aboriginal artist: Debra Young Nakamarra

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Debra Young Nakamarra comes for an important and influential family of artists from the Western Desert region in Central Australia. She was born in 1964 to parents; Walangkura Napanangka and Johnny Yungut Tjupurrula; both of who are famous Western Desert artists represented by Papunya Tula Artists. Along with Debra, her two sisters’ Lorraine Yungut Nakamarra and Katherine Marshall Nakamarra are also emerging artists in their own right. Debra began painting in 1984 along with her sisters, under the guidance of their mother who taught them their Dreaming stories. Walangkura also shared with them the important traditional Aboriginal iconography used to depict stories through art. As such Debra’s works are similar and fit within the Papunya Tula movement with thick paint application and dots which join. Of course Debra has made her Dreaming her own by adding her own preferred colours and individual touch. Debra’s depictions are bold, strong and culturally significant for Pintupi women.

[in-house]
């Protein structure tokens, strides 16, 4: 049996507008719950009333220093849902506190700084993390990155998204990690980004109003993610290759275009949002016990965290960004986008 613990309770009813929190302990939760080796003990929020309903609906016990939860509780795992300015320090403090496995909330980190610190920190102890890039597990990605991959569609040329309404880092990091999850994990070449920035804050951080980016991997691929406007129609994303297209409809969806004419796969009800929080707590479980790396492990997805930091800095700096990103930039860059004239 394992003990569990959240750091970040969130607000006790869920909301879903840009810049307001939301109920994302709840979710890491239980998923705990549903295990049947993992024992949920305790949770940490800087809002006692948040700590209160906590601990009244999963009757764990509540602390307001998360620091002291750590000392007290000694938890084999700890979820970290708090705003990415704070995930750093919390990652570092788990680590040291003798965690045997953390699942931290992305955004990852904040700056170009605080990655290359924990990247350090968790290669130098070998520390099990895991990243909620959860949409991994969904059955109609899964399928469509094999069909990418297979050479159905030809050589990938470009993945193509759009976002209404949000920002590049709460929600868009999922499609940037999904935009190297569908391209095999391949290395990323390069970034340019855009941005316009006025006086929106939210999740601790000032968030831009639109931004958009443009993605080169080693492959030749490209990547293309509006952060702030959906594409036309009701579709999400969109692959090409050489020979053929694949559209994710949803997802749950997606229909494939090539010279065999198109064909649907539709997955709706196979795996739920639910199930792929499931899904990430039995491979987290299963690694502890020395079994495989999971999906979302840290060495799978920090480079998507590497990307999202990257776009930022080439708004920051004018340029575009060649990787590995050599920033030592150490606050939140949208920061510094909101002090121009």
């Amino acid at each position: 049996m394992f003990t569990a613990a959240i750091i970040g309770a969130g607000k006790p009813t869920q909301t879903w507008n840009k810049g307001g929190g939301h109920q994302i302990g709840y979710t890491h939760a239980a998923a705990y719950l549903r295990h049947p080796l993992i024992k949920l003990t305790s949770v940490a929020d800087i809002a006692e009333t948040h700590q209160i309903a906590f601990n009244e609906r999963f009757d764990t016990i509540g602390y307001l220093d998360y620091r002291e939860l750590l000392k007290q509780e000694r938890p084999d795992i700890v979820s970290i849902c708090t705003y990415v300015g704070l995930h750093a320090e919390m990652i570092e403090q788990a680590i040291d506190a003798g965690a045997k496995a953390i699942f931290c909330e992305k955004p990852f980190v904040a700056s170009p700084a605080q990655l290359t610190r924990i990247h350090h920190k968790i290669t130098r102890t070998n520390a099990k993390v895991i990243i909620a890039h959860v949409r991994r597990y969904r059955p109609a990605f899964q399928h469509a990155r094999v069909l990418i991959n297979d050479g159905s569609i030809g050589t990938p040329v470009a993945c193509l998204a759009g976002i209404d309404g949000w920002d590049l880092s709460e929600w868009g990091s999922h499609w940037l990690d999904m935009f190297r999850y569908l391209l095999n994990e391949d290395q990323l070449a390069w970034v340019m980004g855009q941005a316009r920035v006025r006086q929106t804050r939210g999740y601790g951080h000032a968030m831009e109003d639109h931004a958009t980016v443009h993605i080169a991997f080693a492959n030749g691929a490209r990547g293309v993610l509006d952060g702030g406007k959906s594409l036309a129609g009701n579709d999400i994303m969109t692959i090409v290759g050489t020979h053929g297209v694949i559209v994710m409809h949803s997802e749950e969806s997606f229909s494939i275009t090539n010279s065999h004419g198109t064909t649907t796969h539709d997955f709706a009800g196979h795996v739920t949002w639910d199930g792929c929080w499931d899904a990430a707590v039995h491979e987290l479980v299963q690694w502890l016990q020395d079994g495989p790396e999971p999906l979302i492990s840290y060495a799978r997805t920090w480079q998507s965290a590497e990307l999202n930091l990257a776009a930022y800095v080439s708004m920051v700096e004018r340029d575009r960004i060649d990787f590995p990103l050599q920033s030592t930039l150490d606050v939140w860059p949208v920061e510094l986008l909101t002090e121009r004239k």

The women’s stories which Debra is known for share the sacred knowledge of women’s places where Dreamtime stories are shared and handed down through the generations. She focuses on the geographical features of the Western Desert around Kiwirrkurra and Papunya, displaying rock holes, sand hills and caves. The traditional iconography represents meeting places and the landscape and encompasses all the important “business” which occurs at these sites.

Debra mixes the traditional designs with layers of thickly applied dots, and as you view the artworks you get a sense of the important stories which are shared through the artwork on multiple levels – through the land and the emotional connection between women as they share stories and participate in ceremonies. Debra’s works have begun to be exhibited more in the recent past with her works being recognised and admired by local Alice Springs galleries and around Australia. She is an emerging artist and the stories that are shared through her artwork are important and sacred for Pintupi people and as such should be included in any collection.